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American Energy for America’s Future
The role of the U.S. Department of the Interior

Introduction

The way of life that we Americans take for granted every day depends upon a stable and abundant supply of affordable energy. Energy shortages can quickly affect our everyday lives and harm our national economy. No other factor, short of a terrorist attack or a major war, can affect our lives as pervasively and as quickly as an energy crisis.

We are totally dependent on energy. It keeps our homes warm in the winter and cool in the summer. Energy is critical to producing, processing, transporting, preparing, and preserving our food. It powers our communication and computing networks. Energy allows us to move people and goods safely and quickly to all corners of the
world. It is vital to our national economic and military security.

As the American economy has grown, so has our demand for energy. Our energy use increased nearly 20 percent during the economic boom of the 1990s. In 2002, Americans consumed nearly 98 quadrillion Btus of energy (about 1 million Btus every day for every man, woman, and child). Fortunately, our investments in energy efficient technologies have begun to have an effect. Although our economy has grown by 126 percent since 1972, our energy use has increased by only 30 percent. Still, energy experts predict that our energy use will increase 40 percent by 2025.

As our energy use has increased, so has our need to import energy resources from foreign countries. This is especially true for crude oil, from which we make the fuels for our automobiles, trucks, trains, ships, aircraft, and other products such as plastics, fertilizers, paints, and medicines. Today, we import 58 percent of the oil we use. Energy experts predict that we will import 70 percent of the oil we use in 2025. Our rapidly increasing use of natural gas to heat and cool our homes, generate electricity, and provide raw materials for chemicals and fertilizer will also require that we double our imports of this critical energy resource by 2025.

Except for oil, America has abundant energy resources. America has large reserves of natural gas and coal. We are also developing alternative energy sources such as hydropower, wind, geothermal, biomass, and solar. These energy resources can be produced to support our continued economic growth and our national security in a manner that also protects our environment. All Americans can contribute to the energy situation by using energy wisely and not wasting it.

The U.S. Department of the Interior is a significant contributor to America’s energy supplies. About one-third of all energy produced in America originates from lands managed by the Department of the Interior. Development of our domestic energy resources provides America many benefits: energy to support our economy and national security, high-paying jobs, and contributions to our national treasury.

The Department’s contribution to domestic energy production is made principally through five of its Bureaus. The Bureau of Land Management administers more than 261 million surface acres of public lands and 700 million acres of subsurface mineral estate (Federal land beneath surface lands owned or managed by other parties, such as the USDA Forest Service). The Minerals Management Service manages the development of energy and mineral resources on the outer continental shelf (OCS) lands beneath the oceans along our coasts. The Bureau of Reclamation produces electricity from many of the dams under its supervision. The Office of Surface Mining Reclamation and Enforcement works with States and Indian Tribes to regulate coal mining. The Bureau of Indian Affairs assists Indian Tribes in developing their energy and mineral resources. In addition to these five Bureaus, the U.S. Geological Survey studies, inventories, and maps onshore energy resources.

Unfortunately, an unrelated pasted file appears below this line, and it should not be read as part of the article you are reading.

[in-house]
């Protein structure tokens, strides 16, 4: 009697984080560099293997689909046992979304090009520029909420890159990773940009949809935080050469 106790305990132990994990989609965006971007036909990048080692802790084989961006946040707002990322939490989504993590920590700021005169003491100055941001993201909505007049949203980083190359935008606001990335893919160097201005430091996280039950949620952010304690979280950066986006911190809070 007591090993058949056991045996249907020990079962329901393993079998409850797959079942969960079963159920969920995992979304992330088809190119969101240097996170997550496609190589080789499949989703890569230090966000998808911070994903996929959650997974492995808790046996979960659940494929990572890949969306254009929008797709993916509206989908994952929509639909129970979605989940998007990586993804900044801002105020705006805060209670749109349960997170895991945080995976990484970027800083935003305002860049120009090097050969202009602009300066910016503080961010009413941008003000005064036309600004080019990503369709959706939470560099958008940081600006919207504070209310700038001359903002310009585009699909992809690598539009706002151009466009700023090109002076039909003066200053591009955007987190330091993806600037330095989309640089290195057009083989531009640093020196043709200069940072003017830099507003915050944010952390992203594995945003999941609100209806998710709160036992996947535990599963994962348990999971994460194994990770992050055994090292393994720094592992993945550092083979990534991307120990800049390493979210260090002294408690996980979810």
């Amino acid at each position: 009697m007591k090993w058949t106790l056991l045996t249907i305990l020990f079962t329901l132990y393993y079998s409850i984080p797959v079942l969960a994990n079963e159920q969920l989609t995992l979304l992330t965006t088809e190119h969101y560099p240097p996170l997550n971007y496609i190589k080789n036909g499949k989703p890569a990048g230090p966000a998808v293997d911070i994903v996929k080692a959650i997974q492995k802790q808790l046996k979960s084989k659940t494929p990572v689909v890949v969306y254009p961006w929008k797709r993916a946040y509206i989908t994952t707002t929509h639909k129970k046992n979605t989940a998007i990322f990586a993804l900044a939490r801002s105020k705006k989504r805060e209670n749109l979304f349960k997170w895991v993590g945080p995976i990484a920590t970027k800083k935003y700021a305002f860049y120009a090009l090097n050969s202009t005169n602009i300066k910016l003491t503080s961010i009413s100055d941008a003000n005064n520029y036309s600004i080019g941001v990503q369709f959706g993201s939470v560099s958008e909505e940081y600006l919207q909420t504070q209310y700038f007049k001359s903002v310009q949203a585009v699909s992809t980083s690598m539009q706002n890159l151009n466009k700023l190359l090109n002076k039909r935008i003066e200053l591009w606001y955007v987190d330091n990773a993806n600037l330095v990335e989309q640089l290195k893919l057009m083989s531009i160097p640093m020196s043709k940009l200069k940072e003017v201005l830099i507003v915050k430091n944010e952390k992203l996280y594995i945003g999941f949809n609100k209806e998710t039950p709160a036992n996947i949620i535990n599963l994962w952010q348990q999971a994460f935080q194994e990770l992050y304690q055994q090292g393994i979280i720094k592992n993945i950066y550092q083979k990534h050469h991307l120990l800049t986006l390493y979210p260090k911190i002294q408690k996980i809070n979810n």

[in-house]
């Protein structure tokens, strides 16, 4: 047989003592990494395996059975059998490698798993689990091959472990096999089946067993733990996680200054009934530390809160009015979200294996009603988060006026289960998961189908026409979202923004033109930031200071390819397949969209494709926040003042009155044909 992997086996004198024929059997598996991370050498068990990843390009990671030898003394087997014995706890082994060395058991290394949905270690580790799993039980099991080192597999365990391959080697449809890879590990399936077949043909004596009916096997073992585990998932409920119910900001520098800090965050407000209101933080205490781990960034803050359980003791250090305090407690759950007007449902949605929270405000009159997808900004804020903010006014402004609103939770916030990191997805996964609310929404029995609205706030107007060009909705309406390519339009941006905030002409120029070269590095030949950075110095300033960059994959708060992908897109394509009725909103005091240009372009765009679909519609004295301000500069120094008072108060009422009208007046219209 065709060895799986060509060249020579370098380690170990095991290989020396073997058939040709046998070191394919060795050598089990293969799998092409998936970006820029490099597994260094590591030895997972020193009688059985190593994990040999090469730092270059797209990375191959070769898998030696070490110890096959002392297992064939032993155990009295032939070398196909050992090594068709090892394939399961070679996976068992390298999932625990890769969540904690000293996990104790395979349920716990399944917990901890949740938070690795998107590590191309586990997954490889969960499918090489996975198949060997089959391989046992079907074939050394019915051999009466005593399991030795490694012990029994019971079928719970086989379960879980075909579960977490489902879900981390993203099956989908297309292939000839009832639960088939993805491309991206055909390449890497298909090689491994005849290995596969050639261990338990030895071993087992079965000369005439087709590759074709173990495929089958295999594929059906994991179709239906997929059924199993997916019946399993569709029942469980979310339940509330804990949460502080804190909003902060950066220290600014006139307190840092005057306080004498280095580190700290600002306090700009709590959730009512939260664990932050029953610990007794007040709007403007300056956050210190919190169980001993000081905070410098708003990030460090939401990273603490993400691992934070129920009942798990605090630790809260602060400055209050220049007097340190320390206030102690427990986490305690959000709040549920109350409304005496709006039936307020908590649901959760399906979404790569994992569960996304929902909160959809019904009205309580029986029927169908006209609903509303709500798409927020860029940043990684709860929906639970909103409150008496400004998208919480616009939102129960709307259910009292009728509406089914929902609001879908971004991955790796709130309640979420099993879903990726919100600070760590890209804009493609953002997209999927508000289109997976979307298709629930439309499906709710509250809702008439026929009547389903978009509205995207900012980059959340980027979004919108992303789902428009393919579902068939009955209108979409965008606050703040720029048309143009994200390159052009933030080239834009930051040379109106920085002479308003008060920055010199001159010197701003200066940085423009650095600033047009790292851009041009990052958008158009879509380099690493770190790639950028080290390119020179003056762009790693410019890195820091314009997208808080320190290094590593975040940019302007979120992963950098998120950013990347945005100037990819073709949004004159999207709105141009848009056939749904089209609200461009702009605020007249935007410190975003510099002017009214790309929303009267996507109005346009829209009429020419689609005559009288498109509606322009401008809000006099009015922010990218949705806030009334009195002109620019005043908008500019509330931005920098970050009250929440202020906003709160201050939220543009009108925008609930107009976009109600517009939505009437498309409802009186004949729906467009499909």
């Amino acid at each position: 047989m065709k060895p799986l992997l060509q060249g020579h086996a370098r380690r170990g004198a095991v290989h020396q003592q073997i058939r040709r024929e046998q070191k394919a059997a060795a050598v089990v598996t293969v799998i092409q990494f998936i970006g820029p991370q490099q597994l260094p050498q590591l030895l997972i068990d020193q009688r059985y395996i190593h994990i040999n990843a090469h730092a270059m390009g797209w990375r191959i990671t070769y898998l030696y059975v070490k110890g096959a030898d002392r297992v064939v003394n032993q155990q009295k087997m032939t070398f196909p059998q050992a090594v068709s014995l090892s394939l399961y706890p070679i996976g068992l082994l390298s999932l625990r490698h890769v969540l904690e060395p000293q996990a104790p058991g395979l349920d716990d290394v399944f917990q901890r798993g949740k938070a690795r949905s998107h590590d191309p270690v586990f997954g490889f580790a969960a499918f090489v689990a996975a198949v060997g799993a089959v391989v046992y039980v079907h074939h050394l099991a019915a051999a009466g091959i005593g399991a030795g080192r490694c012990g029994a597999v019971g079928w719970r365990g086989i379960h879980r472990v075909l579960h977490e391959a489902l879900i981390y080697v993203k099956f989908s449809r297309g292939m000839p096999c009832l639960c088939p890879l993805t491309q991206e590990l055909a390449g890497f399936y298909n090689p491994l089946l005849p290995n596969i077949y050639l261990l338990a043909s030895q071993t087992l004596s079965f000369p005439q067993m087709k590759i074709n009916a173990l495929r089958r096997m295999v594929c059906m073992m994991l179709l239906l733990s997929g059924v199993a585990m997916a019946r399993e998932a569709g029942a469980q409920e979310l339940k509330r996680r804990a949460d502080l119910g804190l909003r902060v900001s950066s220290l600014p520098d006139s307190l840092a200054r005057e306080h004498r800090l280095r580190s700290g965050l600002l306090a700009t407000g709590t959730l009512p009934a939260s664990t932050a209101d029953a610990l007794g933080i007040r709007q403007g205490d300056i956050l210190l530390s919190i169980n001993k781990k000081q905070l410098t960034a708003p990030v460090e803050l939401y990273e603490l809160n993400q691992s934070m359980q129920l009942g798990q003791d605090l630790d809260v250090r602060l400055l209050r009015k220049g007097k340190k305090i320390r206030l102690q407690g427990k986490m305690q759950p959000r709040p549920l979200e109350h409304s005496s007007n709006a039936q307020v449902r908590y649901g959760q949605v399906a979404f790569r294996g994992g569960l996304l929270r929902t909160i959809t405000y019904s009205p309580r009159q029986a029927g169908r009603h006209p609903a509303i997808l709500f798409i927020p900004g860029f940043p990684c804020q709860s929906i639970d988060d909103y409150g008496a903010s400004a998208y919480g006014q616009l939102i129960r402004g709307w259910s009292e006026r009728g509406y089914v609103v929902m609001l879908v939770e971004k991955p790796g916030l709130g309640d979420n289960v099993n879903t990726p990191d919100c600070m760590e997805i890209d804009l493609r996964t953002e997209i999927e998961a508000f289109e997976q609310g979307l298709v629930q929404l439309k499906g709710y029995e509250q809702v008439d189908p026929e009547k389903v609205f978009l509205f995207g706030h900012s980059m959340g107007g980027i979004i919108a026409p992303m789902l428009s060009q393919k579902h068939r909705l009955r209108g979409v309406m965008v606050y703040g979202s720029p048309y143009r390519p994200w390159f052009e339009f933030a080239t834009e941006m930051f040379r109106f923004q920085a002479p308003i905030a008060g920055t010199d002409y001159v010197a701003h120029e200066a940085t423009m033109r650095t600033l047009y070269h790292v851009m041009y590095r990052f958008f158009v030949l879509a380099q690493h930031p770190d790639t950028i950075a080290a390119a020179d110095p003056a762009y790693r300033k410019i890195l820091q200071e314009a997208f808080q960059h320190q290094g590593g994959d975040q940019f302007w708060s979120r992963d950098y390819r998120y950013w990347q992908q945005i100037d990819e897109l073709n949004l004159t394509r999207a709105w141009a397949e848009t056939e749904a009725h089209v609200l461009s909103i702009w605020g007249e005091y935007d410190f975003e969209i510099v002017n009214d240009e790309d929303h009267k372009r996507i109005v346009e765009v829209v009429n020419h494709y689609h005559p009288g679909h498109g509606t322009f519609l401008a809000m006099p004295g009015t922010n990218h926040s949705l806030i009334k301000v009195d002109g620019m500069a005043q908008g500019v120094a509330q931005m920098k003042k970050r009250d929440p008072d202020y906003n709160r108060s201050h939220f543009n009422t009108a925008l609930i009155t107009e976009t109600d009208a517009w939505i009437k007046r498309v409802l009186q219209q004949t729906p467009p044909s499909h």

Pie chart.
American Energy Consumption by Fuel in 2002

Oil 39.0%
Natural Gas 23.9%
Coal 22.7%
Nuclear 8.3%
Hydropower 2.7%
Biomass 2.8%
Geothermal, Wind, and Solar less than 1%


Sidebar
So, What Is a Btu?

A Btu or British thermal unit is a measure of energy. One Btu is the amount of energy required to raise the temperature of one pound of water (about one pint) exactly one degree Fahrenheit. So, if you heat one pint of water from 100 degrees to 200 degrees to make two cups of morning coffee, you will use 100 Btus. Every electric appliance and light bulb in our homes uses energy when it is on. For this reason, the average single-family residence in America consumes a little more than 100 million Btus of energy per year. America’s average daily energy consumption is about one million Btus for every man, woman, and child in the country.

To put Btus in perspective, 1 billion Btus is the energy contained in approximately 971,000 cubic feet of natural gas or the gas used in 11 average American homes in one year. One trillion Btus is the energy contained in 7.5 million gallons of gasoline, and one quadrillion Btus is the energy contained in 40 million tons of coal. Because our national energy use is so large, we must measure it in quadrillion (1015) Btus.

Photo included with sidebar shows appliances in a row on a kitchen countertop. A toaster starts in the foreground, then a coffee grinder, a coffee maker, a cup for coffee, a microwave and some lights set up in the background.


Oil